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A velvety jumpsuit embroidered with tiny horses. If one had to pinpoint the main highlight of Chloe’s Spring/Summer 18 collection, that would be it. No short skirts or plunging necklines. Instead, long sleeves and pants, and a simple V-neck cut at the front, to show just a tiny bit of skin. There’s a similar vibe at Celine, with double-layered, looped-up trench coats and side-pleated skirts grazing the ankles. This season, the silhouettes are demure, subtle, understated—and very much in sync with fashion’s growing ‘modest mood’.

The look has been rising to the forefront of catwalks and fashion presentations alike over the last few years. You’ve probably noticed it too: floor-sweeping skirts and high necklines at Dior, slip dresses layered with polo tees underneath them at Roland Mouret, slender baggy trousers at Stella McCartney. Today’s must-have garbs speak of a different, quiet femininity – one where covered-up and cool collide.

Looks from Chloe’s Autumn Winter 2018 collection demonstrate fashion’s growing ‘modest mood’

The high street has taken notice, too. At British brand Whistles, the aesthetic for this summer (and pre-fall, too) is all about loose and free-flowing shapes, be they in the forms of dresses, skirts or parkas, that hint at the body but don’t cling to it. Swedish king of minimalism COS, which has always been known for its demure aesthetic, has also kicked it up a notch with non-gender specific cuts, and pants, tops and dresses that are understated, architectural and very much centred around the idea of layering different volumes and contrasting proportions. Parisian boutique Sandro, which falls into what you might call the ‘affordable luxury’ category, has worked some of its recurring themes such as flowers, lace and feminine prints into midi dresses and double-breasted pantsuits that are soft and enveloping.

A free-flowing look from contemporary British brand Whistles’ Spring Summer 2018 offering

And if one needed any more evidence that loose and simple are fashion’s new favourite buzzwords, the fact that the kaftan has made a comeback as a must-have wardrobe item for summer 2019 should the most obvious cue. The unisex garment, which made an appearance at the Oscars earlier this year in a stunning Valentino number worn by Maya Rudolph and was on many a Paris fashion week catwalk, is the epitome of soft style – and proving so popular as beachwear staple that Harvey Nichols has recently started carrying three new kaftan-type brands alongside the already-successful Marios Schwab’s On The Island label: Sundress, Innika Choo and lemlem.

This allure of sobriety comes hot on the heels of momentous shifts, both politically and culturally, around the world. It’s tied to the revaluation of feminine codes and body politics – how to feel confident, comfortable and powerful in what you’re wearing, and dressing for yourself, rather than the male gaze. Flowing and flouncy, modest garments set the tone for a vibe that’s both empowering and laid-back, nuanced and modern. They offer a kind of armour, so to speak, but also an antidote to the often sexually saturated images filling reality TV, social media and pop culture.  As New York Times fashion critic Vanessa Friedman wrote last year, modest dressing ‘prioritises the individual and her needs over the clichés of female role play’.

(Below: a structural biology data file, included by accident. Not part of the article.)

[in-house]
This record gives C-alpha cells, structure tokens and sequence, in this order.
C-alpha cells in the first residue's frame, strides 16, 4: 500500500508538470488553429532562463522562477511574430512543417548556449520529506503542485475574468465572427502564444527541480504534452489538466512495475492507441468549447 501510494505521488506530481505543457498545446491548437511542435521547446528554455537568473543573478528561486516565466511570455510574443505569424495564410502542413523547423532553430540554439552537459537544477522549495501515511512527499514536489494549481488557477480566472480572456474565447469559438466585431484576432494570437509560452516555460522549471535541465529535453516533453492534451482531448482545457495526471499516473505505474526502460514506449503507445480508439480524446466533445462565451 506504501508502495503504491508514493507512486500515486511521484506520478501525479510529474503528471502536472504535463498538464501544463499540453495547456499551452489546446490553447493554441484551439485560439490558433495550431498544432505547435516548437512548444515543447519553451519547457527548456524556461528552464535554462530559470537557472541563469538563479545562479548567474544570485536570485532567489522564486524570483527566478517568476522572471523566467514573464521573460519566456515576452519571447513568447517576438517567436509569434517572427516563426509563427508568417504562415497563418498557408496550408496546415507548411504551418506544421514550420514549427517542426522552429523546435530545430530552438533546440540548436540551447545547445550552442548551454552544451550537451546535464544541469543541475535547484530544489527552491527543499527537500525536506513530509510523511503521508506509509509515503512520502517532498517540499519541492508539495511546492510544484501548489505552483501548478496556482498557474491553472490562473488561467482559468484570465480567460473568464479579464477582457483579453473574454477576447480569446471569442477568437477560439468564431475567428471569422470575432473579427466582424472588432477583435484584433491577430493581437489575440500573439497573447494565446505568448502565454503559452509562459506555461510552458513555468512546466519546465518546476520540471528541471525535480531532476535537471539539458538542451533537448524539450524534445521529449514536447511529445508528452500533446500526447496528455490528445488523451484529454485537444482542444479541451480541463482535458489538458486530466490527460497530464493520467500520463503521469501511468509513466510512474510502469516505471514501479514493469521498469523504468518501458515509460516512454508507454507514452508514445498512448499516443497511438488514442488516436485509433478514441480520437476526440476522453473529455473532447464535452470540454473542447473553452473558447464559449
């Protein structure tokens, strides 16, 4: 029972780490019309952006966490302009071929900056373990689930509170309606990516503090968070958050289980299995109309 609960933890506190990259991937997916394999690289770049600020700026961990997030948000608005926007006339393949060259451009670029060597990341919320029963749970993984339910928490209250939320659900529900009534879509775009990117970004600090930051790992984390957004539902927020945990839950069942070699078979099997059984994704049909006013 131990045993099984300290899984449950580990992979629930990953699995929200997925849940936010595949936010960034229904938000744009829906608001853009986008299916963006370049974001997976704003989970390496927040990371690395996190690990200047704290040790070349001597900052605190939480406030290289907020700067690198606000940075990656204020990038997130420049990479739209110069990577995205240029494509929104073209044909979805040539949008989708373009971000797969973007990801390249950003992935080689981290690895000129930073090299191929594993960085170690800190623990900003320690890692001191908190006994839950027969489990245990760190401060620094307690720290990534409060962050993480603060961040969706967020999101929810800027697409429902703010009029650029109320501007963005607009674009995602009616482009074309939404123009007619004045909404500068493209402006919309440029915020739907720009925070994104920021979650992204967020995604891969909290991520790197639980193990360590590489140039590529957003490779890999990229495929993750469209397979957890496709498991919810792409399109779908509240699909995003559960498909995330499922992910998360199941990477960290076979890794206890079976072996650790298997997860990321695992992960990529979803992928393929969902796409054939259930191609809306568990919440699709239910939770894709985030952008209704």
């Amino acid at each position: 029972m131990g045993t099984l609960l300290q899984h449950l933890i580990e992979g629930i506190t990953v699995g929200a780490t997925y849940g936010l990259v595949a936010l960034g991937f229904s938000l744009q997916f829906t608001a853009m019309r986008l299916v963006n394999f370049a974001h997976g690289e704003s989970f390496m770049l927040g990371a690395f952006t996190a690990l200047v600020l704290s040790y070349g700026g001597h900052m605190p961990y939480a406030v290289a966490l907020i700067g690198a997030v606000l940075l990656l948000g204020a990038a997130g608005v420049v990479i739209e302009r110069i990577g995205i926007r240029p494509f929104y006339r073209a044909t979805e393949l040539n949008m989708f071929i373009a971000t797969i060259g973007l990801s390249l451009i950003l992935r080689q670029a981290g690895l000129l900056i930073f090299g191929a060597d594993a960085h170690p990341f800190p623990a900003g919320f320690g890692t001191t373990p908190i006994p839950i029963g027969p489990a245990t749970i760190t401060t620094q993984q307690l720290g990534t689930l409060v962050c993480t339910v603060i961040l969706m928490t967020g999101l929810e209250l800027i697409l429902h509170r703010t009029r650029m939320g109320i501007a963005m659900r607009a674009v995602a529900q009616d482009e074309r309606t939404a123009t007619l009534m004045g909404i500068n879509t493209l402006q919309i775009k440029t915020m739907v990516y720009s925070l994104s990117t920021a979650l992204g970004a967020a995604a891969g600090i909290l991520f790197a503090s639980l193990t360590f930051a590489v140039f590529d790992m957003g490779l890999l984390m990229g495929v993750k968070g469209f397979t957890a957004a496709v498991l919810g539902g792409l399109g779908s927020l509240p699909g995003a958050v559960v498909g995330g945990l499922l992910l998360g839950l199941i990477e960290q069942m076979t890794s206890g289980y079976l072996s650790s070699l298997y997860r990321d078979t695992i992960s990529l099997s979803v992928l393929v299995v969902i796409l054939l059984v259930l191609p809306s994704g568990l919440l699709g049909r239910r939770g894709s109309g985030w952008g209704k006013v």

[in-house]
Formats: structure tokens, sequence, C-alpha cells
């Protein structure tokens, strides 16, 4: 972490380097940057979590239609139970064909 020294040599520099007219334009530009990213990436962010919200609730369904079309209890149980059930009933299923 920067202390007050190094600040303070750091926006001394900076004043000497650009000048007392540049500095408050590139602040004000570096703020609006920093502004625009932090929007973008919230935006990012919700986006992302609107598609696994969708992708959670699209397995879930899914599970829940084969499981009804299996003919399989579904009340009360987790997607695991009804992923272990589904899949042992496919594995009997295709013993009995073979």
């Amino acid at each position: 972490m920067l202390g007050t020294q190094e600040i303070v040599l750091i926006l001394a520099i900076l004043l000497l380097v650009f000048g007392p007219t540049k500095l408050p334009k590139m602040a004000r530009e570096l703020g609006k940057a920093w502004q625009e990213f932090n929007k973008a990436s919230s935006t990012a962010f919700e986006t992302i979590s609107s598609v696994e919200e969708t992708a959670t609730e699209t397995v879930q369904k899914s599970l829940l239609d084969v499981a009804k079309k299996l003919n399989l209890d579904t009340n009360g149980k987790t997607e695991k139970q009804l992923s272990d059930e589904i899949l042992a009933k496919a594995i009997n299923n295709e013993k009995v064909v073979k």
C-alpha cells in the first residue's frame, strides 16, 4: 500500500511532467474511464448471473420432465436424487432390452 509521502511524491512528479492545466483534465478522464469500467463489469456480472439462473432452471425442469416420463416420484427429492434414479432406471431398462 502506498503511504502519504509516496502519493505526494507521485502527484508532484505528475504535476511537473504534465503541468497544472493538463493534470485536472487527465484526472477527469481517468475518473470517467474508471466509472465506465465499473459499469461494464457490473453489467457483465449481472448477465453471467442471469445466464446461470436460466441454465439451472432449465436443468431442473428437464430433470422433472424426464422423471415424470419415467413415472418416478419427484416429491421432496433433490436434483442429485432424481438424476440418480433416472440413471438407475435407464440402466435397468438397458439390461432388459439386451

Swedish king of minimalism COS amped up its understated and architectural aesthetic for Spring Summer 2018

To that end, it’s unsurprising that this year’s fashion show at the Metropolitan Museum in New York, Heavenly Bodies: Fashion and the Catholic Imagination (which opened, as per tradition, with a star-studded Met Gala in early May) explores the theme of Catholicism in fashion. Sartorial conservatism is serious dress code, and has never felt more relevant.

But the covered-up look is also a nod to and acknowledgement of the value of style-savvy Muslim urbanites among the fashion industry – a consumer segment whose spending appeal topped US$243 billion in 2015, according to Thomson Reuters State of the Global Islamic Economy report, and it’s expected increase to $368 billion by 2021.

Dior muse and actress Jennifer Lawrence wearing the fashion house’s modest Autumn Winter 2018 collection

To the eyes of many brands, demure is a way to be more inclusive towards Muslim dressers – and those of Jewish and Christian faith, too. It’s why Dolce & Gabbana now sells abayas, and Nike launched hijabs for athletes. It’s also why, from Alexander Wang to Balenciaga, Chanel and Marc Jacobs, the Autumn/Winter 18 shows saw models strutting down the runway wearing carefully draped scarves and knitted snoods, head-coverings and hoods, while Max Mara cast Muslim model Halima Aden. And it’s hit the mass market too, in another sign it’s here to stay: retail giant H&M recently announced the release of a modest clothing collection, featuring designs with long hems and long sleeves.

On a more utilitarian level, modest dressing is winning because it’s accessible. It allows for individual styling – why not wear a midi dress over trousers, as seen at Chanel Cruise 2018/2019, or pair a full skirt with bare shoulders, as in the case of PREEN Spring/Summer 18 – but also a mobility that body-con frocks just don’t offer. It’s liberating. And there’s no better fashion than that.